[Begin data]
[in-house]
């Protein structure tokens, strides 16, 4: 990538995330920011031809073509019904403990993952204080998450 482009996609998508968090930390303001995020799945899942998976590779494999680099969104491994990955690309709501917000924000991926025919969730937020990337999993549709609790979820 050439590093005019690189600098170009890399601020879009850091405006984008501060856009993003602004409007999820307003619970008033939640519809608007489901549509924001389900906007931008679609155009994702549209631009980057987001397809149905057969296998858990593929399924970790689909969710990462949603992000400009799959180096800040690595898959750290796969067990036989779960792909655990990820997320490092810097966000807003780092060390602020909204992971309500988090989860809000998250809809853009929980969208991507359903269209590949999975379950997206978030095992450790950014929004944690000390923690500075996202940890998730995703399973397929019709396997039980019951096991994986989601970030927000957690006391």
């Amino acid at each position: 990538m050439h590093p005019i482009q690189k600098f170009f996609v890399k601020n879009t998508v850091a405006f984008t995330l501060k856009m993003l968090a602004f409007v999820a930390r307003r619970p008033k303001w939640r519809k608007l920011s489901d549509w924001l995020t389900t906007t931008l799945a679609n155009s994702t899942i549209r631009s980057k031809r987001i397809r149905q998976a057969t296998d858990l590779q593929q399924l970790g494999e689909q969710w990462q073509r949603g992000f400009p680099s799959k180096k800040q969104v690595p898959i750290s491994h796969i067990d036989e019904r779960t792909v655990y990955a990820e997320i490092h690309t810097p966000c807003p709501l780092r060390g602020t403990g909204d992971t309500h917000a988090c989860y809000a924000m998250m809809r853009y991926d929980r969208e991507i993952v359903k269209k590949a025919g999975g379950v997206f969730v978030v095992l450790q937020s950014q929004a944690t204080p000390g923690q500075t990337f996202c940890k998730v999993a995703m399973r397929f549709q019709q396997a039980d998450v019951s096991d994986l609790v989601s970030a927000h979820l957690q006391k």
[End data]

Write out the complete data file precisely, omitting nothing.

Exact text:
[in-house]
């Protein structure tokens, strides 16, 4: 990538995330920011031809073509019904403990993952204080998450 482009996609998508968090930390303001995020799945899942998976590779494999680099969104491994990955690309709501917000924000991926025919969730937020990337999993549709609790979820 050439590093005019690189600098170009890399601020879009850091405006984008501060856009993003602004409007999820307003619970008033939640519809608007489901549509924001389900906007931008679609155009994702549209631009980057987001397809149905057969296998858990593929399924970790689909969710990462949603992000400009799959180096800040690595898959750290796969067990036989779960792909655990990820997320490092810097966000807003780092060390602020909204992971309500988090989860809000998250809809853009929980969208991507359903269209590949999975379950997206978030095992450790950014929004944690000390923690500075996202940890998730995703399973397929019709396997039980019951096991994986989601970030927000957690006391």
């Amino acid at each position: 990538m050439h590093p005019i482009q690189k600098f170009f996609v890399k601020n879009t998508v850091a405006f984008t995330l501060k856009m993003l968090a602004f409007v999820a930390r307003r619970p008033k303001w939640r519809k608007l920011s489901d549509w924001l995020t389900t906007t931008l799945a679609n155009s994702t899942i549209r631009s980057k031809r987001i397809r149905q998976a057969t296998d858990l590779q593929q399924l970790g494999e689909q969710w990462q073509r949603g992000f400009p680099s799959k180096k800040q969104v690595p898959i750290s491994h796969i067990d036989e019904r779960t792909v655990y990955a990820e997320i490092h690309t810097p966000c807003p709501l780092r060390g602020t403990g909204d992971t309500h917000a988090c989860y809000a924000m998250m809809r853009y991926d929980r969208e991507i993952v359903k269209k590949a025919g999975g379950v997206f969730v978030v095992l450790q937020s950014q929004a944690t204080p000390g923690q500075t990337f996202c940890k998730v999993a995703m399973r397929f549709q019709q396997a039980d998450v019951s096991d994986l609790v989601s970030a927000h979820l957690q006391k």